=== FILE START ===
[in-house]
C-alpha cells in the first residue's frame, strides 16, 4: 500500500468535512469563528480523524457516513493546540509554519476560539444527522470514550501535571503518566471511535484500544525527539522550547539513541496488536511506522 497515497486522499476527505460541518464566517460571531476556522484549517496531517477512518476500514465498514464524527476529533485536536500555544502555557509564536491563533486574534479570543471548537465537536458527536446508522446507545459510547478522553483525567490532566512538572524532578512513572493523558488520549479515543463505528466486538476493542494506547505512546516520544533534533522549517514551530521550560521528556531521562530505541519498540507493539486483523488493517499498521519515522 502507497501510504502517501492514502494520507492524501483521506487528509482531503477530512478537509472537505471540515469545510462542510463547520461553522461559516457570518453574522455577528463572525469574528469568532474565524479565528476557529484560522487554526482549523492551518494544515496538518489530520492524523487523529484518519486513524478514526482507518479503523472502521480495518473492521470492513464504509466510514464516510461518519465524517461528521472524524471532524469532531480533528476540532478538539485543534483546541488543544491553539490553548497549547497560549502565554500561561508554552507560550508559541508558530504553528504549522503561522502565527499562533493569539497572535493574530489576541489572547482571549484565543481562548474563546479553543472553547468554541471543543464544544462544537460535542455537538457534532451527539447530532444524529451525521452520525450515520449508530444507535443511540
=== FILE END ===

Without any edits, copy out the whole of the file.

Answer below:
[in-house]
C-alpha cells in the first residue's frame, strides 16, 4: 500500500468535512469563528480523524457516513493546540509554519476560539444527522470514550501535571503518566471511535484500544525527539522550547539513541496488536511506522 497515497486522499476527505460541518464566517460571531476556522484549517496531517477512518476500514465498514464524527476529533485536536500555544502555557509564536491563533486574534479570543471548537465537536458527536446508522446507545459510547478522553483525567490532566512538572524532578512513572493523558488520549479515543463505528466486538476493542494506547505512546516520544533534533522549517514551530521550560521528556531521562530505541519498540507493539486483523488493517499498521519515522 502507497501510504502517501492514502494520507492524501483521506487528509482531503477530512478537509472537505471540515469545510462542510463547520461553522461559516457570518453574522455577528463572525469574528469568532474565524479565528476557529484560522487554526482549523492551518494544515496538518489530520492524523487523529484518519486513524478514526482507518479503523472502521480495518473492521470492513464504509466510514464516510461518519465524517461528521472524524471532524469532531480533528476540532478538539485543534483546541488543544491553539490553548497549547497560549502565554500561561508554552507560550508559541508558530504553528504549522503561522502565527499562533493569539497572535493574530489576541489572547482571549484565543481562548474563546479553543472553547468554541471543543464544544462544537460535542455537538457534532451527539447530532444524529451525521452520525450515520449508530444507535443511540